Skip to content

Friends and family say goodbye to "kind and gentle giant" Marc Hovingh

Hovingh was a kind and caring man who loved laughter, animals and the open water

A community said goodbye to Provincial Constable Marc Hovingh on Nov. 28, sharing stories about the kind and caring man that he was.

Marc Hovingh, a 28 year veteran of the Ontario Provincial Police died on Nov. 19 in a shooting on Manitoulin Island.

Friends, family and co-workers gathered on Saturday to say their final farewell to Hovingh, while pulling back the curtain on the type of officer, friend and family man that he was.

The terms "mountain of a man" and "gentle giant" were used by many who spoke at Hovingh's funeral at Manitoulin Secondary School.

Hovingh's wife Lianne thanked everyone in attendance and those who have sent their condolences in the wake of the tragic death of her husband.

"Thank you for what feels like an ocean of prayers," said Lianne. "We as a family have felt no anger with regards to Marc's death...whatever it is that anger and outrage is helping you accomplish, love will do a better job. I truly feel that if the world wants to see what love looks like right now, they just need to look at Manitoulin Island."

Lianne shared a story that was emailed to her the day after Marc passed, by the son of an old family friend who had gone on a ride along with Hovingh.

On two occasions Hovingh had pulled over a motorist and knew who they were; one of whom had been having a tough year and the other's wife was pregnant, and on both occasions Hovingh let them off with a warning.

"He pulled over a third car that day and I asked 'what's the point if you're just going to let him go?'" said Lianne, reading from the email.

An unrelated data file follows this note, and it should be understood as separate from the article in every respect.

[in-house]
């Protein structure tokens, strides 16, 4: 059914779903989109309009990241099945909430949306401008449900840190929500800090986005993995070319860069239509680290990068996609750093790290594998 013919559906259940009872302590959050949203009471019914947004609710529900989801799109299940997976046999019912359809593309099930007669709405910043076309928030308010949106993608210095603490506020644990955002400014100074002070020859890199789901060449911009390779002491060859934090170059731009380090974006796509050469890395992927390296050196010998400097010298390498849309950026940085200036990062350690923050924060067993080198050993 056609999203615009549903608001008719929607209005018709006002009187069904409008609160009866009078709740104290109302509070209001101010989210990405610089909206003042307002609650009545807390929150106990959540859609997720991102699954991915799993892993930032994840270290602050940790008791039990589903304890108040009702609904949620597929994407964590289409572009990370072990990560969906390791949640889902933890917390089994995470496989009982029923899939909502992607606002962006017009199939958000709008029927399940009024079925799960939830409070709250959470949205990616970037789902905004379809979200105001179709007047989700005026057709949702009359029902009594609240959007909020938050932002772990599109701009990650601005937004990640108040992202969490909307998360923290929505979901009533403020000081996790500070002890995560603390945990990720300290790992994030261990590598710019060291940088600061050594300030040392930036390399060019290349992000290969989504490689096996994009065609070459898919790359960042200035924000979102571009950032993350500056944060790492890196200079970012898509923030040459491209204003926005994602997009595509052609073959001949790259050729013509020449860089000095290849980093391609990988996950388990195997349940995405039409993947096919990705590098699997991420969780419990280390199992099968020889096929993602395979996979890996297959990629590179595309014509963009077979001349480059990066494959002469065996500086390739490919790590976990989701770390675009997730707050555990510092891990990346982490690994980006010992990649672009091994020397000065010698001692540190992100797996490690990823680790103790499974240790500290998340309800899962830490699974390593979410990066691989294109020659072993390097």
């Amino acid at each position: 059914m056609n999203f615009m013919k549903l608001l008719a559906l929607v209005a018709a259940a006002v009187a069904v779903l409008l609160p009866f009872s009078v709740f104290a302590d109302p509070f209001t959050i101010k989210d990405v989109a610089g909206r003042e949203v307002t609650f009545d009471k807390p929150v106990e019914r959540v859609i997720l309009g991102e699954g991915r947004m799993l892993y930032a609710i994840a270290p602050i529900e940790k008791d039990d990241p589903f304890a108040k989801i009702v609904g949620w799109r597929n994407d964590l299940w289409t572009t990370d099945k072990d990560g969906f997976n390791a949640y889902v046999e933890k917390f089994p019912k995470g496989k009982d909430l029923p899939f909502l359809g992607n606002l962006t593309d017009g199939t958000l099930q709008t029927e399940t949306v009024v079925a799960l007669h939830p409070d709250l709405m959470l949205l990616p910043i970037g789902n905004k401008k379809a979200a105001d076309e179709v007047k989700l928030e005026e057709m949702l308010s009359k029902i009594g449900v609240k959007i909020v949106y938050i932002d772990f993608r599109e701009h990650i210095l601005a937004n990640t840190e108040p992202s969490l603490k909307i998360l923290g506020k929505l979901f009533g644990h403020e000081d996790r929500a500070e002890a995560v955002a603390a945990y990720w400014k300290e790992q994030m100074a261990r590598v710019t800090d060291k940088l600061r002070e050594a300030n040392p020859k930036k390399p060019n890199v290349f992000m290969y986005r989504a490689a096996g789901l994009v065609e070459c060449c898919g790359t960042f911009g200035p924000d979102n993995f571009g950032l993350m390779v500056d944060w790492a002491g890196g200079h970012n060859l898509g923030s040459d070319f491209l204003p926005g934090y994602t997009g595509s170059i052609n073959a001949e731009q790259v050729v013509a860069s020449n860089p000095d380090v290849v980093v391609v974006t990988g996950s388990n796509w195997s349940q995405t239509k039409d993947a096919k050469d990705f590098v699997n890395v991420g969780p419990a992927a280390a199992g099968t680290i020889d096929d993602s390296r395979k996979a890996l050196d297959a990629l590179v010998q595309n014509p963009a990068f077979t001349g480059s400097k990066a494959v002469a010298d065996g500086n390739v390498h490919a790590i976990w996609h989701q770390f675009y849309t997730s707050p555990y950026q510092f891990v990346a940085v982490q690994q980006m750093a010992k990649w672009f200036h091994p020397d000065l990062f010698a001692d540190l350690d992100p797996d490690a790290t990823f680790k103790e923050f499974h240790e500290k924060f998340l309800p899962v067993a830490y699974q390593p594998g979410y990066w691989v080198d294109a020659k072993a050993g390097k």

Hovingh's response, as told by Lianne through the email was as follows, "I could go and write five or six tickets a shift if I really wanted to. It comes down to this, when I pull someone over I have no idea what their day had been like, good or bad. If I write that ticket, which some people deserve and will get, it will completely change their day. So if I have a chance to make that person's day better by letting them off with a warning, sure I'll get heck from a boss down the road, but I will never put stats about the welfare of the people I've been blessed to serve."

Hovingh's brothers Al and Hans both spoke about their "little" brother, with Hans recalling what a kind and gentle person Marc had been for as long as he'd known him.

"He was a man of kindness, of gentleness and of love," said Hans. "He was always ready to drop anything to help someone. He loved his pets all of his life, I'd often catch him snuggling with his pet rabbit, Bun-Bun."

Both brothers spoke of Marc's sense of humour and love of laughter.

"He loved to laugh, whether it was to laugh with you or at you," said Hans. "He wasn't afraid to be different."

Emotional and tear-filled remarks were shared by one of Hovingh's longtime colleagues, Mary Ford, who spoke of Hovingh's character and love for the water and his time working as an OPP marine operator.

"Marc was true to himself, he didn't need to be promoted and he didn't need accolades," said Ford. "Marc, you are a hero, we love you and we miss you."

Ontario Provincial Police commissioner Thomas Carrique was stoic, but heartfelt in speaking of his fallen comrade.

"Thank you to Lianne, Laura, Nathan, Elena and Sarah (Hovingh's children) for the honour and privilege to honour Marc," said Carrique.

"I'm here with a broken heart, I'm so sad but so proud at the same time; proud of the manner in which Marc served his community. I feel gratitude to Marc for his dedication to duty, yours was a meaningful life."